The north CA shore
Soon we were back on 101-south. This section is dubbed "The Redwood Highway". We began seeing more and more of these magnificent giants. They are the kings of the plant world - growing to be taller than any living thing on our planet. As we were riding through the "valley of the giants" I felt like I was returning to see an old friend. Two years ago when I was here I wrote, "I felt like I was in a cathedral. I'm not one to take seriously anything that I can't see, feel, hear, taste or smell. But when I stood next to this magnificent being, touching it's trunk, I almost got a feeling of communication, of intelligence, like trying to communicate with an alien from another galaxy. I felt childlike in the presence of this tallest of living things. My life is but a moment compared to the centuries and centuries it has been standing there waiting - for what, I wonder. At the same time I felt a little sorry for these relics of ages past. Many of them are wounded by fire, lightening, disease, other plants, draught and especially us humans."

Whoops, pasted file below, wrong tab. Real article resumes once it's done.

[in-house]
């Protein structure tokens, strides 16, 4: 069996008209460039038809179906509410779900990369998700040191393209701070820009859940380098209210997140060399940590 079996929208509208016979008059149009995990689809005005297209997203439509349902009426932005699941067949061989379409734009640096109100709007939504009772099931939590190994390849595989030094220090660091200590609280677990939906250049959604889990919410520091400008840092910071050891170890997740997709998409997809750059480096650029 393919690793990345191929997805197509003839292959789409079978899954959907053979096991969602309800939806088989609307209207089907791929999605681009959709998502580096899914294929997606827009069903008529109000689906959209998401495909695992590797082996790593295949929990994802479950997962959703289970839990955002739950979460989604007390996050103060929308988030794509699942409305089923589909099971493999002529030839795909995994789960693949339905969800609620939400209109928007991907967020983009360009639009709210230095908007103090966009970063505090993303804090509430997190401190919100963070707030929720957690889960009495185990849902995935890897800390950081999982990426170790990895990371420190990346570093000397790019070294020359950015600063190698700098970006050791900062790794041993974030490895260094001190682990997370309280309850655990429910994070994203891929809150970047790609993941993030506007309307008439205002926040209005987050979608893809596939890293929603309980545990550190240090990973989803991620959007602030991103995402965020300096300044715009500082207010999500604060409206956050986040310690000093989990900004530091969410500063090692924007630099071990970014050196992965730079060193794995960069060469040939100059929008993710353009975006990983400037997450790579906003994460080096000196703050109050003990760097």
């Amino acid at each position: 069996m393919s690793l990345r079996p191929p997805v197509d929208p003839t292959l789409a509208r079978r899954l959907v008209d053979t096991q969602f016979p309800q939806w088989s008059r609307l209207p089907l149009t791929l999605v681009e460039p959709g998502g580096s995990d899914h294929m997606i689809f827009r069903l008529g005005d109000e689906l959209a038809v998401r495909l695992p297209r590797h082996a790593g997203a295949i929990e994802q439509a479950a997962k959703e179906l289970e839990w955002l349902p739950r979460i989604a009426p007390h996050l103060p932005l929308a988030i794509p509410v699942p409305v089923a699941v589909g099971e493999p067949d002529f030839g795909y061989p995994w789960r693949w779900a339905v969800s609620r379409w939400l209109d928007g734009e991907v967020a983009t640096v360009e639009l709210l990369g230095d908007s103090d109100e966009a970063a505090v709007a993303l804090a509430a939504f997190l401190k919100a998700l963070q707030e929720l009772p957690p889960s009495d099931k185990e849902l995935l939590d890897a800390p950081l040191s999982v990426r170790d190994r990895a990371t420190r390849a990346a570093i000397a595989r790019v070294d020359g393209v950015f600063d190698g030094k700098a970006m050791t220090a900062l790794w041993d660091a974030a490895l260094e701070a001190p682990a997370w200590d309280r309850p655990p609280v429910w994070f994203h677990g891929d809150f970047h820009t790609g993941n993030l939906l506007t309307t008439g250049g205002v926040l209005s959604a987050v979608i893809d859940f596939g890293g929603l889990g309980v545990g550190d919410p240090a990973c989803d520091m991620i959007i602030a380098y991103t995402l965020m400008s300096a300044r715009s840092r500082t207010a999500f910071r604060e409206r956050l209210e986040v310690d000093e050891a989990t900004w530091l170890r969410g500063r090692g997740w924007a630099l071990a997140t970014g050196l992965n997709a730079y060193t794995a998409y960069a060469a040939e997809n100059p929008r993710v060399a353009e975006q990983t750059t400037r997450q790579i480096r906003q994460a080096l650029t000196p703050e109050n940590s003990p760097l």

A hug from an old friend
I now feel even more this way. Who knows why. The scenes of the Pacific coast was also very spectacular, but tomorrow they will be even better. It's our day on the famous CA-1. I can't wait. We checked into another Best Western in Garberville. What is it with Best Western? Does Lyons own some BW stock? Might be a good idea though. Every BW Forrest and I checked after that was booked!